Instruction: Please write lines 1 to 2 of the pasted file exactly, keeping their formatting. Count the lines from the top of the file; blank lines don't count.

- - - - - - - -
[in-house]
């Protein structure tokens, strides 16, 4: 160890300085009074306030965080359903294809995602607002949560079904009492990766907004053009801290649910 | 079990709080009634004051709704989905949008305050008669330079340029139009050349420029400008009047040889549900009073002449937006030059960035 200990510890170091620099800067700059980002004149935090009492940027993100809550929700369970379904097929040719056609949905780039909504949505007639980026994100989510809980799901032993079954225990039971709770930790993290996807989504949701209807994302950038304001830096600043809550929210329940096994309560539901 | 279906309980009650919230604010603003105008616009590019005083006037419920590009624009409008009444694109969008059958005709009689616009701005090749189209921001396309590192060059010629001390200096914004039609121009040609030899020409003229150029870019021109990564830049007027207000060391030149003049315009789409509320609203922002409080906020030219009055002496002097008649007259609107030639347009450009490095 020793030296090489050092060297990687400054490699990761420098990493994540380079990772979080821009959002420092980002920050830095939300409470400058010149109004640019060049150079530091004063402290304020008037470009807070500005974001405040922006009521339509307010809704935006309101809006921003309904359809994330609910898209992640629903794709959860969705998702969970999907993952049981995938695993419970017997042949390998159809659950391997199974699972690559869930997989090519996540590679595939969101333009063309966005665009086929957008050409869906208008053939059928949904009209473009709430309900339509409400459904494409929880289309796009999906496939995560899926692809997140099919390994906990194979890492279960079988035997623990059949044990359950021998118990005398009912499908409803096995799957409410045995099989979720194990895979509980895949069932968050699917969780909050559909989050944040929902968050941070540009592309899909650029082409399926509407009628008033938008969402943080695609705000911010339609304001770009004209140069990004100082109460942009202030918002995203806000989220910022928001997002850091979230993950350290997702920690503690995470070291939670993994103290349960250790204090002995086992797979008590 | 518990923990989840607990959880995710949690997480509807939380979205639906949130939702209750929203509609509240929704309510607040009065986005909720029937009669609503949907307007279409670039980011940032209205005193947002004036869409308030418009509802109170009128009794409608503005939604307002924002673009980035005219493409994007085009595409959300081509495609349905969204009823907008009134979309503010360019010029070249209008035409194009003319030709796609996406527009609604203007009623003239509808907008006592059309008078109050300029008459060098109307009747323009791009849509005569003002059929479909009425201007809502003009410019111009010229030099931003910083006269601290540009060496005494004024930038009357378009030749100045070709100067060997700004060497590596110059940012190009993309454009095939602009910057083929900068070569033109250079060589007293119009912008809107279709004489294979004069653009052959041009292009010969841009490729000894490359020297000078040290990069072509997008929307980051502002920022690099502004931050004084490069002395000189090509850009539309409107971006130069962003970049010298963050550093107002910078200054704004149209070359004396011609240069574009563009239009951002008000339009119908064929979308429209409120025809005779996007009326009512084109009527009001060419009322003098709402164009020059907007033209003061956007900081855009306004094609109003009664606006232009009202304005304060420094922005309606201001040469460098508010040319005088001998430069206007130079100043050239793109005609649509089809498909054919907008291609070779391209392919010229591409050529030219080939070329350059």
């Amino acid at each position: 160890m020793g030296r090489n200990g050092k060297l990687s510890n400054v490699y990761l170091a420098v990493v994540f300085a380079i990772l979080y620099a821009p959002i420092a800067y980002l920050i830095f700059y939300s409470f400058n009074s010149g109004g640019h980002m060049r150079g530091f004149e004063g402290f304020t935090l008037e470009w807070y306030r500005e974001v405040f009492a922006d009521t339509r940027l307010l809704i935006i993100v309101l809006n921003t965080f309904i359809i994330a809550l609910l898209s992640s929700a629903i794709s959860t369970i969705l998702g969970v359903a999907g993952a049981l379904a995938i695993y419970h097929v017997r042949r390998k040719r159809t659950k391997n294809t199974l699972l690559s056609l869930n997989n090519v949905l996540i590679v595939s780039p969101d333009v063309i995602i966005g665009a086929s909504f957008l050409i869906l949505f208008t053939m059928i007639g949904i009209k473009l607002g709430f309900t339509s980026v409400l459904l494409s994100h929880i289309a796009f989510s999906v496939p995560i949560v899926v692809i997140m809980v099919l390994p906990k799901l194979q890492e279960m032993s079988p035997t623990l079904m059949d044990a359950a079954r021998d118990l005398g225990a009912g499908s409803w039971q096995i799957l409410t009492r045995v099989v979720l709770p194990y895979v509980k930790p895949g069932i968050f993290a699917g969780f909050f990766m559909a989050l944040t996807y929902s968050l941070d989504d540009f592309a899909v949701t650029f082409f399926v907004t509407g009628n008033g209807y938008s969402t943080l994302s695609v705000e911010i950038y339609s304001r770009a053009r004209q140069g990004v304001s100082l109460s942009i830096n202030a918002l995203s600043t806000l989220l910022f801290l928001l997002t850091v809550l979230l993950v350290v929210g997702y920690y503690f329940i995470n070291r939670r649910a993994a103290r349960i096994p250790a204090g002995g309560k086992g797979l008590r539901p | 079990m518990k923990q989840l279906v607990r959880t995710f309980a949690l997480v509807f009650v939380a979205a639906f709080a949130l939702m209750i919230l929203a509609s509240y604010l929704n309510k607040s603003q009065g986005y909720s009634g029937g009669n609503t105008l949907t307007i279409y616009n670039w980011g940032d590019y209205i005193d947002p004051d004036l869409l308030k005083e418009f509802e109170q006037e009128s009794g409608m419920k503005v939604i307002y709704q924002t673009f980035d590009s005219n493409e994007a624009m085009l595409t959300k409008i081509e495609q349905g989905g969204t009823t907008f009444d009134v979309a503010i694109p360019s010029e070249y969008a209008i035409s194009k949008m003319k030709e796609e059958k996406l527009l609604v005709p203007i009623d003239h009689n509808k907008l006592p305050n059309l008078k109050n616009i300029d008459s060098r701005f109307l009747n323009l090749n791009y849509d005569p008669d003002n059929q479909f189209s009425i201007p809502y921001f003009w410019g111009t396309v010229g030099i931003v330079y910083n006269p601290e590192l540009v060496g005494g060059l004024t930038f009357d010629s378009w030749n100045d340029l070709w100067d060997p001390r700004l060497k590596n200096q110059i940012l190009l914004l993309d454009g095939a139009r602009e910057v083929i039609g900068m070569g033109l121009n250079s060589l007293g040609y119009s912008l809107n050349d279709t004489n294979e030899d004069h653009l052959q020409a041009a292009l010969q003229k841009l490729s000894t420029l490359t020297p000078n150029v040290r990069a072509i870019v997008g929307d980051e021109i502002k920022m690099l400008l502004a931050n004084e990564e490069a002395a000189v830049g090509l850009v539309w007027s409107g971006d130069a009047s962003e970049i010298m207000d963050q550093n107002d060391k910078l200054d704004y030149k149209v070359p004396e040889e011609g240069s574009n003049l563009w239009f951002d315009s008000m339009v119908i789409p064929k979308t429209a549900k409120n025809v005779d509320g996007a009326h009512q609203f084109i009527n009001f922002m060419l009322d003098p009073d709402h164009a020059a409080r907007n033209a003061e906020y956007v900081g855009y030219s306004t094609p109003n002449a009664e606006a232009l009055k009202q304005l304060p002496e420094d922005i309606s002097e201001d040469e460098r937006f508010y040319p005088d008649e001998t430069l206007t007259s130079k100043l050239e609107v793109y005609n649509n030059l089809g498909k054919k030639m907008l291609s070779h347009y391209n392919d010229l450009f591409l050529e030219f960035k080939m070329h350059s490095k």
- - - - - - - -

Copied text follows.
[in-house]
């Protein structure tokens, strides 16, 4: 160890300085009074306030965080359903294809995602607002949560079904009492990766907004053009801290649910 | 079990709080009634004051709704989905949008305050008669330079340029139009050349420029400008009047040889549900009073002449937006030059960035 200990510890170091620099800067700059980002004149935090009492940027993100809550929700369970379904097929040719056609949905780039909504949505007639980026994100989510809980799901032993079954225990039971709770930790993290996807989504949701209807994302950038304001830096600043809550929210329940096994309560539901 | 279906309980009650919230604010603003105008616009590019005083006037419920590009624009409008009444694109969008059958005709009689616009701005090749189209921001396309590192060059010629001390200096914004039609121009040609030899020409003229150029870019021109990564830049007027207000060391030149003049315009789409509320609203922002409080906020030219009055002496002097008649007259609107030639347009450009490095 020793030296090489050092060297990687400054490699990761420098990493994540380079990772979080821009959002420092980002920050830095939300409470400058010149109004640019060049150079530091004063402290304020008037470009807070500005974001405040922006009521339509307010809704935006309101809006921003309904359809994330609910898209992640629903794709959860969705998702969970999907993952049981995938695993419970017997042949390998159809659950391997199974699972690559869930997989090519996540590679595939969101333009063309966005665009086929957008050409869906208008053939059928949904009209473009709430309900339509409400459904494409929880289309796009999906496939995560899926692809997140099919390994906990194979890492279960079988035997623990059949044990359950021998118990005398009912499908409803096995799957409410045995099989979720194990895979509980895949069932968050699917969780909050559909989050944040929902968050941070540009592309899909650029082409399926509407009628008033938008969402943080695609705000911010339609304001770009004209140069990004100082109460942009202030918002995203806000989220910022928001997002850091979230993950350290997702920690503690995470070291939670993994103290349960250790204090002995086992797979008590 | 518990923990989840607990959880995710949690997480509807939380979205639906949130939702209750929203509609509240929704309510607040009065986005909720029937009669609503949907307007279409670039980011940032209205005193947002004036869409308030418009509802109170009128009794409608503005939604307002924002673009980035005219493409994007085009595409959300081509495609349905969204009823907008009134979309503010360019010029070249209008035409194009003319030709796609996406527009609604203007009623003239509808907008006592059309008078109050300029008459060098109307009747323009791009849509005569003002059929479909009425201007809502003009410019111009010229030099931003910083006269601290540009060496005494004024930038009357378009030749100045070709100067060997700004060497590596110059940012190009993309454009095939602009910057083929900068070569033109250079060589007293119009912008809107279709004489294979004069653009052959041009292009010969841009490729000894490359020297000078040290990069072509997008929307980051502002920022690099502004931050004084490069002395000189090509850009539309409107971006130069962003970049010298963050550093107002910078200054704004149209070359004396011609240069574009563009239009951002008000339009119908064929979308429209409120025809005779996007009326009512084109009527009001060419009322003098709402164009020059907007033209003061956007900081855009306004094609109003009664606006232009009202304005304060420094922005309606201001040469460098508010040319005088001998430069206007130079100043050239793109005609649509089809498909054919907008291609070779391209392919010229591409050529030219080939070329350059």